Each of my guests have created an alternative lectionary and are here to discuss why they each did so and what their respective lectionaries seek to do.

Dr. Rolf Jacobson is Professor of Old Testament and the Alvin N. Rogness Chair of Scripture, Theology, and Ministry at Luther Seminary. He is known for his humor and faithful biblical interpretation.  With Craig Koester, he developed and supports the Narrative Lectionary.  He enjoys collaborating with other teachers and pastors.  His collaborative projects include The Book of Psalms (NICOT; with Beth Tanner and Nancy deClaissé-Walford), Invitation to the Psalms (with Karl Jacobson), Crazy Talk: A Not-So-Stuffy Dictionary of Theological Terms (with five fellow Luther Seminary graduates), and Crazy Book: A Not-So-Stuffy Dictionary of Biblical Terms(with Hans Wiersma and Karl Jacobon). He is also the author of The Homebrewed Christianity Guide to the Old Testament: Israel’s In-Your-Face, Holy God. His voice can be heard on two weekly preaching podcasts, “Sermon Brainwave” and “The Narrative Lectionary,” as well as singing the high lonesome with a Lutheran bluegrass band, “The Fleshpots of Egypt.”  A survivor of childhood cancer, he is a double, above-the-knee amputee, who generally wears a bicycle and a smile.  He lives in St. Paul, Minnesota, with his beloved wife Amy, their children Ingrid and Gunnar, and a cat who thinks he is a dog. He is a loyal friend, lifelong sufferer of Minnesota sports, and committed board-game geek.

Rev. Dr. Thomas Bandy is the author of over 20 professional and academic books and numerous articles related to theology of culture, contemporary spiritualities, church development, leadership, and organizational change. He is an international consultant for local and regional church bodies across cultures and traditions, and for faith-based non-profits. Today his focus is on demographic research and lifestyle diversity related to existential needs and spiritual expectations. His most recent book is Sideline Church: Bridging the Chasms between Churches and Culture (Abingdon Press). Tom’s lectionaries come from his book, Introducing the Uncommon Lectionary: Opening the Bible to Seekers and Disciples.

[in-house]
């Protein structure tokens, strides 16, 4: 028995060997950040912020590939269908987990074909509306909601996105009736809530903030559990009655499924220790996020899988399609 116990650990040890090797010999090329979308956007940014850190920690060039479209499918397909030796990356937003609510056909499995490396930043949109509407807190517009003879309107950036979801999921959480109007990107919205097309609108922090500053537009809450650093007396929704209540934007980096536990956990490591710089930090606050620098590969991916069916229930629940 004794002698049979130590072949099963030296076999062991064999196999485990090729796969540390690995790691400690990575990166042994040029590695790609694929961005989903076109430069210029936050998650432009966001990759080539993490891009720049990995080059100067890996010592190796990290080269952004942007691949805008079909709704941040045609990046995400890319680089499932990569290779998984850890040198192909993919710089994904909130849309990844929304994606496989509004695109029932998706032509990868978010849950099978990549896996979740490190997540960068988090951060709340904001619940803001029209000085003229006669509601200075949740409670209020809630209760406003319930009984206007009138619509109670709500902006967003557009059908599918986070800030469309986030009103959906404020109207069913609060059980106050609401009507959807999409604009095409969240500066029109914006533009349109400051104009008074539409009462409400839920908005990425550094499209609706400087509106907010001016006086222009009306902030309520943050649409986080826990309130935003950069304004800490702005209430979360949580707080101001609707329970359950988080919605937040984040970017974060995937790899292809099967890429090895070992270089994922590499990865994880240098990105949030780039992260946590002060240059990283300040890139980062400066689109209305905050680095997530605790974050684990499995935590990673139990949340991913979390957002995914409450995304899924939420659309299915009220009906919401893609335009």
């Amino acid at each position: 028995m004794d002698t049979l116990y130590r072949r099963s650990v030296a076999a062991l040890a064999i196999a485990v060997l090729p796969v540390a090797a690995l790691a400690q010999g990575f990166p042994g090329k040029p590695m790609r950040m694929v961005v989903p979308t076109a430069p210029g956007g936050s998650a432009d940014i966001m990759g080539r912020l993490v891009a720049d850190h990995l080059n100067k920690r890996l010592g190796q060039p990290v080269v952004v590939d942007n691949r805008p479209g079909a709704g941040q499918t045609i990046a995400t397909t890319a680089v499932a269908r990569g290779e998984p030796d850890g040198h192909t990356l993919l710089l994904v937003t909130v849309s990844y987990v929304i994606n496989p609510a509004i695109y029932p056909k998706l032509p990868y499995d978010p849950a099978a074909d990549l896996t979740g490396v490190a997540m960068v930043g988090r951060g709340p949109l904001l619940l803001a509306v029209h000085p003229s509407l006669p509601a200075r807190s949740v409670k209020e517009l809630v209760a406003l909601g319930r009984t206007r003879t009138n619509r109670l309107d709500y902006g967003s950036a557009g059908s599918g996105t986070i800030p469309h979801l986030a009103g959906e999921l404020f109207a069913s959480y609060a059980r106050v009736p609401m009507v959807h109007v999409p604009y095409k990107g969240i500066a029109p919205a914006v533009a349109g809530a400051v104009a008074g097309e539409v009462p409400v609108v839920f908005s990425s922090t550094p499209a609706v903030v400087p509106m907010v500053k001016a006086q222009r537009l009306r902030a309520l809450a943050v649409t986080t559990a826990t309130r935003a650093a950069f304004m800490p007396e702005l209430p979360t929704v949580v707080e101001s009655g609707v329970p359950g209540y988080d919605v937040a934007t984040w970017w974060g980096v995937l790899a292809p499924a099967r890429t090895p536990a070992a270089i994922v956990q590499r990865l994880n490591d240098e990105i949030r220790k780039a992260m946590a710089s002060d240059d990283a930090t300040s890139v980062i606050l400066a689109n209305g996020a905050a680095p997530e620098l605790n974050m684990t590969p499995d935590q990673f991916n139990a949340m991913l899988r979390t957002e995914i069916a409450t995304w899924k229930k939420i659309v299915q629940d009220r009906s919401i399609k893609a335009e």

“Ben Christian” is the shared name of the creators of A Game for Good Christians—the only theological game not afraid of the Bible— and the writer of The Revised Uncommon Lectionary which is a companion to the game.

The music for this episode is from a clip of a song called ‘Father Let Your Kingdom Come’ which is found on The Porter’s Gate Worship Project Work Songs album and is used by permission by The Porter’s Gate Worship Project. You can learn more about the album and the Worship Project at

Steady State Economics 2 Brian Czech PGE20

This episode is the second of what will be an ongoing series on Steady State Economics. In my mind, this approach to the economy provides the best option moving forward in light of the environmental crises developing due to approaches to the economy focused upon economic growth.